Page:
TREASURIES-Yields jump as Fed keeps December rate hike alive

(Recasts with Fed statement, new throughout)

* Fed signals another rate hike likely this year

* Ten-year Treasury yields highest since Aug. 8

NEW YORK, Sept 20 (Reuters) - Benchmark U.S. Treasury yields jumped to their highest levels in six weeks on Wednesday after the Federal Reserves statement from its September meeting was interpreted as keeping a December interest rate hike on the table. New economic projections released after the Fed's two-day policy meeting showed 11 of 16 officials see the "appropriate" level for the federal funds rate, the central bank's benchmark interest rate, to be in a range between 1.25 percent and 1.50 percent by the end of 2017, one-quarter of a point above the current level. The Feds economic projections for 2017 were unchanged, said Charlie Ripley, investment strategist at Allianz Investment Management in Minneapolis. That gives us a little bit more confidence that there is probably going to be a third rate hike coming in December, Ripley said.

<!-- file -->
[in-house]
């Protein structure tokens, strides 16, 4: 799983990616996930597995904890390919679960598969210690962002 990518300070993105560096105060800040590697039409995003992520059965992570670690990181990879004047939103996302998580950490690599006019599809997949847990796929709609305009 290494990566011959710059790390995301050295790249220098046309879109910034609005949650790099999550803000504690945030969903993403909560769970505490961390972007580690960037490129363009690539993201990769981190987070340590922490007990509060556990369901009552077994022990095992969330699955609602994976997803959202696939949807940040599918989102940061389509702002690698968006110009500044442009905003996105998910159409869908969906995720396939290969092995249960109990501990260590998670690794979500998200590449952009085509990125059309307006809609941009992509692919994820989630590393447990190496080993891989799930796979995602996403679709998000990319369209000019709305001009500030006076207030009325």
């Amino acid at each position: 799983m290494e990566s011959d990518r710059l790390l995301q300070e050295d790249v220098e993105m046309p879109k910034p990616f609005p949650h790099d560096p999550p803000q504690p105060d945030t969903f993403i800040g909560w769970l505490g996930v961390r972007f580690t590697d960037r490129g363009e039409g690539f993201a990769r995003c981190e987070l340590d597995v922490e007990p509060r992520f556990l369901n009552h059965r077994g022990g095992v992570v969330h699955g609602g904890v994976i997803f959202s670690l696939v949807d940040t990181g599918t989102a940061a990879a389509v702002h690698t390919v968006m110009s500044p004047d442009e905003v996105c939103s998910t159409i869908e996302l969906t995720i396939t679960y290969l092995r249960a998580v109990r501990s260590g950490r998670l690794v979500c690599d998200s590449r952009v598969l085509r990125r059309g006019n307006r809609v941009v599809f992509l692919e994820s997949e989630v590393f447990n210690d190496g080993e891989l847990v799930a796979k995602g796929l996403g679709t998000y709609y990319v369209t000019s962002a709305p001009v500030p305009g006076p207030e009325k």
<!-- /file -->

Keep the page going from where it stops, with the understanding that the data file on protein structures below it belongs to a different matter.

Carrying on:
Benchmark 10-year notes fell 11/32 in price to

yield 2.29 percent, up from 2.24 percent before the Feds statement and the highest level since Aug. 8. Interest rate futures traders are now pricing in a 72 percent chance of a December rate hike, up from 68 percent before the statement, according to the CME Groups FedWatch Tool. The Fed also said it would begin in October to reduce its approximately $4.2 trillion in holdings of U.S. Treasury bonds and mortgage-backed securities, as expected, by initially cutting up to $10 billion each month from the amount of maturing securities it reinvests.

(Additional reporting by Saqib Ahmed; Editing by Cynthia Osterman)